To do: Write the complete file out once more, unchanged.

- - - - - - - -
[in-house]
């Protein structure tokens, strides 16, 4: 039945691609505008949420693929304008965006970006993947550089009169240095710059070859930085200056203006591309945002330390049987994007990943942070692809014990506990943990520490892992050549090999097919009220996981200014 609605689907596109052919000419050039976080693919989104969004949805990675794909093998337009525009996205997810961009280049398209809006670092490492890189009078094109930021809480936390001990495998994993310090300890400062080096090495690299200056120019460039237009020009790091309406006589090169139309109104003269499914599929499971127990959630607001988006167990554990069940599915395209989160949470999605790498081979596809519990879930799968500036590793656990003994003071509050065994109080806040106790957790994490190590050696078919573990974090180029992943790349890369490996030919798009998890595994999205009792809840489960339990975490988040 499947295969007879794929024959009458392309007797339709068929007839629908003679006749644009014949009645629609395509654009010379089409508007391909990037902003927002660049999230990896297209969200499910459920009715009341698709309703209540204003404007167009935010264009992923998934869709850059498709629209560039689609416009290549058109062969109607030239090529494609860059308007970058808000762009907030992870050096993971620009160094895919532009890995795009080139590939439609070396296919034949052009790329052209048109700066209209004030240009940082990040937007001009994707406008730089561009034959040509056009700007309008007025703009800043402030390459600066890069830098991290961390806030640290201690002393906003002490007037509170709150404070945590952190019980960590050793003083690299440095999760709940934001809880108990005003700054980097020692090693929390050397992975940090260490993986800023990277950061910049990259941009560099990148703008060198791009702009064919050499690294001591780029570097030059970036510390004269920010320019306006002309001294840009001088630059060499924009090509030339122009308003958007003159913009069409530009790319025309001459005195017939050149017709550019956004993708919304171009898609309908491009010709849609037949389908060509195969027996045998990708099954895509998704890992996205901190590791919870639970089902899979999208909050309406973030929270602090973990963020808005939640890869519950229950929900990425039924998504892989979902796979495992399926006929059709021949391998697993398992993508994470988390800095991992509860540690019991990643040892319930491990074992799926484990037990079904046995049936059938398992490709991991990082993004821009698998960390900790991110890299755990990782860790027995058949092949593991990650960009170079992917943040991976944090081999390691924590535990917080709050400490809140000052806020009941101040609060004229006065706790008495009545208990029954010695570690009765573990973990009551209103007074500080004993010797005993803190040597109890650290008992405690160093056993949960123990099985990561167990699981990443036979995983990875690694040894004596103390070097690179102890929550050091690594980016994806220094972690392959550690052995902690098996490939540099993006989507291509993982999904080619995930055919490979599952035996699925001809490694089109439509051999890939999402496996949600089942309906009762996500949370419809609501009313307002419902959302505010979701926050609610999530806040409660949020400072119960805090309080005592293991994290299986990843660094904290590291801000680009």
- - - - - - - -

[in-house]
């Protein structure tokens, strides 16, 4: 039945691609505008949420693929304008965006970006993947550089009169240095710059070859930085200056203006591309945002330390049987994007990943942070692809014990506990943990520490892992050549090999097919009220996981200014 609605689907596109052919000419050039976080693919989104969004949805990675794909093998337009525009996205997810961009280049398209809006670092490492890189009078094109930021809480936390001990495998994993310090300890400062080096090495690299200056120019460039237009020009790091309406006589090169139309109104003269499914599929499971127990959630607001988006167990554990069940599915395209989160949470999605790498081979596809519990879930799968500036590793656990003994003071509050065994109080806040106790957790994490190590050696078919573990974090180029992943790349890369490996030919798009998890595994999205009792809840489960339990975490988040 499947295969007879794929024959009458392309007797339709068929007839629908003679006749644009014949009645629609395509654009010379089409508007391909990037902003927002660049999230990896297209969200499910459920009715009341698709309703209540204003404007167009935010264009992923998934869709850059498709629209560039689609416009290549058109062969109607030239090529494609860059308007970058808000762009907030992870050096993971620009160094895919532009890995795009080139590939439609070396296919034949052009790329052209048109700066209209004030240009940082990040937007001009994707406008730089561009034959040509056009700007309008007025703009800043402030390459600066890069830098991290961390806030640290201690002393906003002490007037509170709150404070945590952190019980960590050793003083690299440095999760709940934001809880108990005003700054980097020692090693929390050397992975940090260490993986800023990277950061910049990259941009560099990148703008060198791009702009064919050499690294001591780029570097030059970036510390004269920010320019306006002309001294840009001088630059060499924009090509030339122009308003958007003159913009069409530009790319025309001459005195017939050149017709550019956004993708919304171009898609309908491009010709849609037949389908060509195969027996045998990708099954895509998704890992996205901190590791919870639970089902899979999208909050309406973030929270602090973990963020808005939640890869519950229950929900990425039924998504892989979902796979495992399926006929059709021949391998697993398992993508994470988390800095991992509860540690019991990643040892319930491990074992799926484990037990079904046995049936059938398992490709991991990082993004821009698998960390900790991110890299755990990782860790027995058949092949593991990650960009170079992917943040991976944090081999390691924590535990917080709050400490809140000052806020009941101040609060004229006065706790008495009545208990029954010695570690009765573990973990009551209103007074500080004993010797005993803190040597109890650290008992405690160093056993949960123990099985990561167990699981990443036979995983990875690694040894004596103390070097690179102890929550050091690594980016994806220094972690392959550690052995902690098996490939540099993006989507291509993982999904080619995930055919490979599952035996699925001809490694089109439509051999890939999402496996949600089942309906009762996500949370419809609501009313307002419902959302505010979701926050609610999530806040409660949020400072119960805090309080005592293991994290299986990843660094904290590291801000680009």